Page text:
PSU professor talks about climate

LOCK HAVEN — “We can have a world with icebergs and rainbows,” said Dr. Richard Alley. In other words, everything in the natural world can once more be in its proper place.

His message on Tuesday, April 10 was that it will take 30 years to make the transition to renewable energy, but this will result in a bigger economy with more jobs, improved health, greater national security, a cleaner environment — and the resultant way of life will be more consistent with the Golden Rule.

Alley, distinguished Evan Pugh Professor of Geosciences at Penn State, delivered the talk “The Big Picture on Energy and the Environment” to a packed room at the Ross Library. His theme was clear from the beginning: the world is warming, the warming is caused by humans, and scientists are in agreement on these matters.

“There is no serious scientific controversy,” he said. “There simply is not another side.”

He also said good things have come from fossil fuels. One-hundred times our own ability to expend energy is accomplished for us by fossil fuels, he said. At the same time, there have been costs. To stoke Pennsylvania’s iron furnaces, which were fueled by charcoal, one square mile of trees per year had to be cut down for every furnace in operation. The trees were decimated. At the same time, whale oil was used for lamps.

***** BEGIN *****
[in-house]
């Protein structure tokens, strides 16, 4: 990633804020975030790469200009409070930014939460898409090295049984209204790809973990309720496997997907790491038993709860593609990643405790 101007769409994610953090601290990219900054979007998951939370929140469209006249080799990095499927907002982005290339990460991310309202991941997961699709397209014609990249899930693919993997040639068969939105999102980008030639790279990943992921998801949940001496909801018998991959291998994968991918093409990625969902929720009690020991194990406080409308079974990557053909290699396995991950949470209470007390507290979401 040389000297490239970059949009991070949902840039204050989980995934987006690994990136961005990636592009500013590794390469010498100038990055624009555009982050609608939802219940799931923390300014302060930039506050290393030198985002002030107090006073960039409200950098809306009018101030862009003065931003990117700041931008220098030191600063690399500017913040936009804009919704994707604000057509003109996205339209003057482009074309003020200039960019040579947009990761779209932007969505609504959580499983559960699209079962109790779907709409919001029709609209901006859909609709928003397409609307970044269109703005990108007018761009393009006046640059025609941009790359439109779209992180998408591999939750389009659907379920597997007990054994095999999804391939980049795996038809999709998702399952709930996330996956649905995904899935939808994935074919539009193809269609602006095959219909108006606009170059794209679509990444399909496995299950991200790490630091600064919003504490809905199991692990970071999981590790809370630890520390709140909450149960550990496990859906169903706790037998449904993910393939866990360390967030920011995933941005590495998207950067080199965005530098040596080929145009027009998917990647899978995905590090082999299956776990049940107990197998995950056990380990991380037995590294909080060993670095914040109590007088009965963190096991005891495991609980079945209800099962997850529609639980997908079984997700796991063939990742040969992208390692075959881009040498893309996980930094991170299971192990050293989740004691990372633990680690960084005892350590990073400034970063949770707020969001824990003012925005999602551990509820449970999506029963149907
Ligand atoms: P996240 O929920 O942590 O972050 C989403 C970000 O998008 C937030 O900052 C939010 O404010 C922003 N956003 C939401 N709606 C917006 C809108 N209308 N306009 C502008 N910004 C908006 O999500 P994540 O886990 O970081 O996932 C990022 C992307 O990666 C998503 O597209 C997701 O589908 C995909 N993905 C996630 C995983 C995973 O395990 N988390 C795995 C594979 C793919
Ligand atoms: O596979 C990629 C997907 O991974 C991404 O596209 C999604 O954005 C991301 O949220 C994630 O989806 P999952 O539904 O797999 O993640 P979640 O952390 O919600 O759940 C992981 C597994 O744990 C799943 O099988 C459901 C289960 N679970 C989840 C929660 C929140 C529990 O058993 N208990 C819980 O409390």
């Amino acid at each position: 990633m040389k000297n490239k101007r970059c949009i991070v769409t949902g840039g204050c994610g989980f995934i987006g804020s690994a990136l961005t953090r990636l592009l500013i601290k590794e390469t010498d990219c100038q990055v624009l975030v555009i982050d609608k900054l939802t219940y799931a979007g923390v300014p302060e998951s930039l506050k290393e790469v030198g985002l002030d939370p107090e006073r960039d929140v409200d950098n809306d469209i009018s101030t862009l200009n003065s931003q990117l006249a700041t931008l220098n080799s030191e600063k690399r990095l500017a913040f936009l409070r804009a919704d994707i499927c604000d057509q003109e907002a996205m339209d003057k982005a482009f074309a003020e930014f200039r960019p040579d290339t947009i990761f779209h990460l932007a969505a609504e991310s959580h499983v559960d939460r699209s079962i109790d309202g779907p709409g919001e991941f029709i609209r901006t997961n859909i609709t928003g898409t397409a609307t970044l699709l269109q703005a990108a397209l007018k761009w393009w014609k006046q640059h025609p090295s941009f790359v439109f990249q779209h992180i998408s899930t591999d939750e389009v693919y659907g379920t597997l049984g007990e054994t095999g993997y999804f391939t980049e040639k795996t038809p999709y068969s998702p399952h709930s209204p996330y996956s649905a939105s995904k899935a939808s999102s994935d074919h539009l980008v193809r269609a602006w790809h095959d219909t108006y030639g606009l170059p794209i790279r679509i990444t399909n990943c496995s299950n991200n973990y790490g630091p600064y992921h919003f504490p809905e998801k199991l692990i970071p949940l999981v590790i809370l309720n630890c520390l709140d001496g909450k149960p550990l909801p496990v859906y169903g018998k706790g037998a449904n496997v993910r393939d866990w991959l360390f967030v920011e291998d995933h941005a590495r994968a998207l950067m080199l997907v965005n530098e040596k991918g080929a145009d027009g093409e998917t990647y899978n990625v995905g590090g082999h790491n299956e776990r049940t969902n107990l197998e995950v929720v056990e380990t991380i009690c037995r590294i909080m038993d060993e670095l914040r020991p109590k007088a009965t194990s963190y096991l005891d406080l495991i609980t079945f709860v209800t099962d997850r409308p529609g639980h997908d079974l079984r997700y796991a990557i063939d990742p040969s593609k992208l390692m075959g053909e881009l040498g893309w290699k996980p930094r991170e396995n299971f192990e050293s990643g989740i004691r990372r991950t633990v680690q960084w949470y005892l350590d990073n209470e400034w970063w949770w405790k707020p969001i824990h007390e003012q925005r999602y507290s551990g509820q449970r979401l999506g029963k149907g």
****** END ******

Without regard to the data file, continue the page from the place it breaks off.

Then oil was discovered seeping from the ground. There are trees and whales today because something else is being burned, according to Alley. But fossil fuels are also a limited resource which, when depleted, will require 100 million years to return, he said.

And they are costly, he said. While each person in America discards half a ton of waste per year, the individual American is also responsible for releasing 19 tons of carbon dioxide into the air during the same period of time. Carbon dioxide is responsible for the effects of climate change, according to Alley: heat stress, sea level rise, floods and droughts, stronger storms, tropical diseases, civil unrest.

The good news, he said, is this is a time of great opportunity. Only a “tiny” area of the world would be needed to provide enough energy through solar, to fuel and feed the entire world’s population, according to Alley. He also said switching to solar could double the production of energy.

The talk was lively and was followed by thoughtful questions from the audience. When asked about the most serious cost of climate change, Alley answered it is sea-level rise, which could happen in a matter of decades. The real question, he said, is whether we as human beings can get our own house in order, whether we can work together to get over the bumps.

When asked what can be done locally, he suggested picking one thing and following through on it. “Talk about it, and vote about it,” he advised.

The talk was sponsored by SPARK (Supporting Public Action and Reliable Knowledge).

SPARK will be working with the Lock Haven University Biology Club and Environmental Club to co-sponsor an Earth Day Celebration, set for Sunday, April 22 from 11 a.m. to 4 p.m.